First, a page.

COGRI: One Organization’s Impact on Children with HIV/AIDS in Kenya
In 2016, the Joint United Nations Programme on HIV and AIDS (UNAIDS) calculated that there are approximately 120,000 children living with HIV in Kenya. Even more shocking is that around 840,000 children between ages 0-17 were orphaned due to AIDS. Amidst this pandemic, the Children of God Relief Institute (COGRI) provides a glimmer of hope for orphans and children affected by HIV/AIDS in Kenya.
COGRI is a nonprofit organization that provides care for orphans and vulnerable children (OVC) who are infected with, or affected by, HIV/AIDS; this group also aids the elderly and families impacted by this pandemic.
USAID supports this organization through funding received from the President’s Emergency Plan for AIDS Relief, or PEPFAR, and helps it deliver quality and impactful HIV care. This organization operates through four different programs based around some of Nairobi’s poorest settlements.
The first program is called Lea Toto and its purpose is to decrease the risk of HIV transmission through the use of home-based care packages and mitigate the impact of HIV/AIDS. The Nyumbani Home is where children are given outstanding medical, nutritional and academic care with the hopes of becoming graduates and members of Kenyan society.
The organization’s third program, the Nyumbani Village, is a bio-friendly and self-sustaining community that cares for the young and old who have lost family members as a result of the pandemic. And finally, the Nyumbani Lab was opened in 2011 and is an internationally accredited laboratory working to find effective treatments and diagnostics for people with HIV/AIDS in Kenya.
A Holistic Approach to HIV/AIDS
Part of COGRI’s success is due to its holistic approach to the problem. The OVC receive the most support and care including treatment, counseling and testing, education, nutrition, shelter, child protection, case management, psychosocial support and household economic strengthening. Caregivers and communities receive secondary support as these programs impact children and their future income levels.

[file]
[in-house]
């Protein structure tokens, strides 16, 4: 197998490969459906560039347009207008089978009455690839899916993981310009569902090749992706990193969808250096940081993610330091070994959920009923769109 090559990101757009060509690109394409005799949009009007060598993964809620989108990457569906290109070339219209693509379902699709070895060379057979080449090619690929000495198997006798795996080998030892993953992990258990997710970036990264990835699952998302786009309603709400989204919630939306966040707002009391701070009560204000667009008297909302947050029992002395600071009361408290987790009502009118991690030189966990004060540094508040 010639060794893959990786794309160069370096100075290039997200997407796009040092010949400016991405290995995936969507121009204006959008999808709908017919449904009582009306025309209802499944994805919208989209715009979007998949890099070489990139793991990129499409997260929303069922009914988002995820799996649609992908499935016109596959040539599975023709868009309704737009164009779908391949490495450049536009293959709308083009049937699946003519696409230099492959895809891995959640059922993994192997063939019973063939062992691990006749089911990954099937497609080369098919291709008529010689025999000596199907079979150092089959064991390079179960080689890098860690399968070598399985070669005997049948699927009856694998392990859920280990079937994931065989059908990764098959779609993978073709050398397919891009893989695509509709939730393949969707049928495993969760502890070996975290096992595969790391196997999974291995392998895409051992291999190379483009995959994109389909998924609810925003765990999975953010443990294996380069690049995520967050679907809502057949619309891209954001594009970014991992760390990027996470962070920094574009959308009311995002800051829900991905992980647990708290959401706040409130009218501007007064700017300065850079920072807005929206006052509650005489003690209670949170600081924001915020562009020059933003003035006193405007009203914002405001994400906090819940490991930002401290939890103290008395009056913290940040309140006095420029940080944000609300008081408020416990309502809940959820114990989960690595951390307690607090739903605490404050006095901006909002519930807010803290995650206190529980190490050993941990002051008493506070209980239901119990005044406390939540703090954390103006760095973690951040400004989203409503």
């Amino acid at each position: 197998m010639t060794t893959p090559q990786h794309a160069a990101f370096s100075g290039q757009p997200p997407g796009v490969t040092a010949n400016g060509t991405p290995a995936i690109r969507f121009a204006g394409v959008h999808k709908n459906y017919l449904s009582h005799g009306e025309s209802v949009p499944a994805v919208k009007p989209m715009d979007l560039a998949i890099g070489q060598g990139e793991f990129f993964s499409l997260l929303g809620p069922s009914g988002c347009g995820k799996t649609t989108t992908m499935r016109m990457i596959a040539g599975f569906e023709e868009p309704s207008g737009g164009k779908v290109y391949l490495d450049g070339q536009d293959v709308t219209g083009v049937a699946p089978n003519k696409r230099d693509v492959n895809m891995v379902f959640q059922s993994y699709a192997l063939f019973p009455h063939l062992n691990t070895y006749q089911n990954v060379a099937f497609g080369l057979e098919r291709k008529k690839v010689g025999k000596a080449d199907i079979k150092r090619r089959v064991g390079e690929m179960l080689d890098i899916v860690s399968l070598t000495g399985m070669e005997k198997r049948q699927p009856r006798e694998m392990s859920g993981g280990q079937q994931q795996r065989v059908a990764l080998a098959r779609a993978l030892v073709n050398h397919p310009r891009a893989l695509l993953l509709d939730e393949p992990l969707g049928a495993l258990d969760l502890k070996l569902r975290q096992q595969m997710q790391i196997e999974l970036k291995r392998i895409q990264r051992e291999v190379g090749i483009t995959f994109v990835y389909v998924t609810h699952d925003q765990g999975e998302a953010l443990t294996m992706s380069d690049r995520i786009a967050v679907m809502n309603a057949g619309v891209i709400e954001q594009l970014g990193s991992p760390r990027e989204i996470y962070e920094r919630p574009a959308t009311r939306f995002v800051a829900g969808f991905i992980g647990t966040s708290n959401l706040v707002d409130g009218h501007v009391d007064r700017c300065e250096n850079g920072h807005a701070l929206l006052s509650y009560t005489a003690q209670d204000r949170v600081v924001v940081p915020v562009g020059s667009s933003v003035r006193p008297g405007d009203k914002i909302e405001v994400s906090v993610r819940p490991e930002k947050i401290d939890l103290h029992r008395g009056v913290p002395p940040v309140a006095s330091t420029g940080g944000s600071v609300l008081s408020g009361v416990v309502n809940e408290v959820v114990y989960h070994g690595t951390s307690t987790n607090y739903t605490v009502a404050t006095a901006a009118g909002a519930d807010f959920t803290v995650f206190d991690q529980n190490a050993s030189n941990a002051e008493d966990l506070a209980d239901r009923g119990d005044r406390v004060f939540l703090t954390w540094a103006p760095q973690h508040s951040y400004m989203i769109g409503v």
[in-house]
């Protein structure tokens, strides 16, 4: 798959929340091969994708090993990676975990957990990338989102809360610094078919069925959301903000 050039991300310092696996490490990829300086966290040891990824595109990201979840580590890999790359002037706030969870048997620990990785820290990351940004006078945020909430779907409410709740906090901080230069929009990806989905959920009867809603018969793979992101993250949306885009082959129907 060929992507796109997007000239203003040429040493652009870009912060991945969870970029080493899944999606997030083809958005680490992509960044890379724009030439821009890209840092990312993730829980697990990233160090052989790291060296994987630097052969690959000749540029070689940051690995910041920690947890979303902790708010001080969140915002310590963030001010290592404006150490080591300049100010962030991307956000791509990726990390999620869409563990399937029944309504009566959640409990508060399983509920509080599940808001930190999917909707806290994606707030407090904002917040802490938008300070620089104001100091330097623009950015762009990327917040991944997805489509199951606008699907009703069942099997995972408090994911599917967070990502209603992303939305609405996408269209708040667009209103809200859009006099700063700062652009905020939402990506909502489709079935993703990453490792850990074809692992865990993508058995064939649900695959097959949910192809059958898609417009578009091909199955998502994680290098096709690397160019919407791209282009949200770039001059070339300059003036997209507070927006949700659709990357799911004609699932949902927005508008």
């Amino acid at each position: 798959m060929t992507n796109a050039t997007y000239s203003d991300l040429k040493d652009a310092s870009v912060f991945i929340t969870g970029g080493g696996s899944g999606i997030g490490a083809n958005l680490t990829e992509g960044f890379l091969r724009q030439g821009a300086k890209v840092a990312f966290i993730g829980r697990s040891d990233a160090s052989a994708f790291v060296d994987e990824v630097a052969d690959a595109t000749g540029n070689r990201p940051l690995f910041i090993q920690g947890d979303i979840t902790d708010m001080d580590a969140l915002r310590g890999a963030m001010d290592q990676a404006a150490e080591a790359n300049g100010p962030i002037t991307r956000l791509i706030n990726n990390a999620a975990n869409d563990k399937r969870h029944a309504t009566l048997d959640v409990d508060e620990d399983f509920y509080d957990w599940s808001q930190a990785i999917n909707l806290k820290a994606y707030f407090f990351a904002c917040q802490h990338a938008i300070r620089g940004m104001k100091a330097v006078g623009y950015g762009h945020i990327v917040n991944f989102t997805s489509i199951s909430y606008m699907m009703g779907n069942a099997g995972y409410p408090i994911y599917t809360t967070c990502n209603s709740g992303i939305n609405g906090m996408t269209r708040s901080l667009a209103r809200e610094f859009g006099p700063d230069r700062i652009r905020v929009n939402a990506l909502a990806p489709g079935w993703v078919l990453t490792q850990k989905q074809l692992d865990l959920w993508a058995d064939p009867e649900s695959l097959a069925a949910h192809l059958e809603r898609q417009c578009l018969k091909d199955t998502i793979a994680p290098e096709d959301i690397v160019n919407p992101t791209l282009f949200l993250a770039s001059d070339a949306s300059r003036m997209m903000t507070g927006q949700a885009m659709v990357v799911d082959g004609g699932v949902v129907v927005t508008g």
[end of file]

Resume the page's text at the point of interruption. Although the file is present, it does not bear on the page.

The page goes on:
Healthcare is a huge focus of this organization. To support these children, COGRI provides access to medical care and supplies antiretroviral drugs. Another important part of treatment and protection includes providing sufficient amounts of food and combating malnutrition.
Evidence shows that higher rates of malnutrition contribute to greater deaths in people with HIV/AIDS in Kenya, and this occurrence has caused food security to become a bigger focus within the organization. They would like to guarantee age-appropriate feeding, infant, young child and elderly nutrition and food security for all clients and patients. Beyond physical health, the organization provides services to help with grief and the challenges presented by HIV.
Glimmers of Hope
The holistic approach combined with hope and advocacy make COGRI an effective organization. According to USAID, staff are passionate about advocating for children’s medical treatment and hope that in the future, no children in Kenya will get HIV in utero or during breastfeeding. Additionally, 73 percent of 377 children receiving HIV treatment at one of COGRI’s facilities achieved viral suppression due to correctly following a treatment regimen. This is relevant as Kenya’s overall viral suppression rate in children is only 65 percent.
USAID tells the story of a young man taken to Lea Toto who at age 12 was in poor health from untreated HIV. He received treatment immediately, and that combined with psychosocial support, helped him become a confident and healthier man. He is now 23 with a certificate in graphic and web design and has his own shoe business.
Examples like these show how COGRI’s holistic and passionate approach to the HIV/AIDS pandemic is changing the lives of children in Kenya and providing hope for a healthy future.